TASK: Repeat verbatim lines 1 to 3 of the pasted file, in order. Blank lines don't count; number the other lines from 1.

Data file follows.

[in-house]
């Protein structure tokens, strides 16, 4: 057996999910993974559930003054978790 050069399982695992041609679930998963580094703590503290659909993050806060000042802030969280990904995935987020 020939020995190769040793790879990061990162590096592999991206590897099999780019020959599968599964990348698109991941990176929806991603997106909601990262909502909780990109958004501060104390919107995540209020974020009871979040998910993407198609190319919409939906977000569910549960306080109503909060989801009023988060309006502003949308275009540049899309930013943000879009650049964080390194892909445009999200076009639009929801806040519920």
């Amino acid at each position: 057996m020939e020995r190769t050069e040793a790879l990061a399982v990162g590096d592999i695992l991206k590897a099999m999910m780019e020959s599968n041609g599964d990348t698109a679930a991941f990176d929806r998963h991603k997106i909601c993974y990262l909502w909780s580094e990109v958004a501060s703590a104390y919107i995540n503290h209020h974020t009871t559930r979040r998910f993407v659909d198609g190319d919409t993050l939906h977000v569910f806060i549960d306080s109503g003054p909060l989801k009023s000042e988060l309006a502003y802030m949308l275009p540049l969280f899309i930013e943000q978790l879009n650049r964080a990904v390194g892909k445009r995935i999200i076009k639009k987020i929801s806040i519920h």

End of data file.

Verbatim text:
[in-house]
């Protein structure tokens, strides 16, 4: 057996999910993974559930003054978790 050069399982695992041609679930998963580094703590503290659909993050806060000042802030969280990904995935987020 020939020995190769040793790879990061990162590096592999991206590897099999780019020959599968599964990348698109991941990176929806991603997106909601990262909502909780990109958004501060104390919107995540209020974020009871979040998910993407198609190319919409939906977000569910549960306080109503909060989801009023988060309006502003949308275009540049899309930013943000879009650049964080390194892909445009999200076009639009929801806040519920």
């Amino acid at each position: 057996m020939e020995r190769t050069e040793a790879l990061a399982v990162g590096d592999i695992l991206k590897a099999m999910m780019e020959s599968n041609g599964d990348t698109a679930a991941f990176d929806r998963h991603k997106i909601c993974y990262l909502w909780s580094e990109v958004a501060s703590a104390y919107i995540n503290h209020h974020t009871t559930r979040r998910f993407v659909d198609g190319d919409t993050l939906h977000v569910f806060i549960d306080s109503g003054p909060l989801k009023s000042e988060l309006a502003y802030m949308l275009p540049l969280f899309i930013e943000q978790l879009n650049r964080a990904v390194g892909k445009r995935i999200i076009k639009k987020i929801s806040i519920h």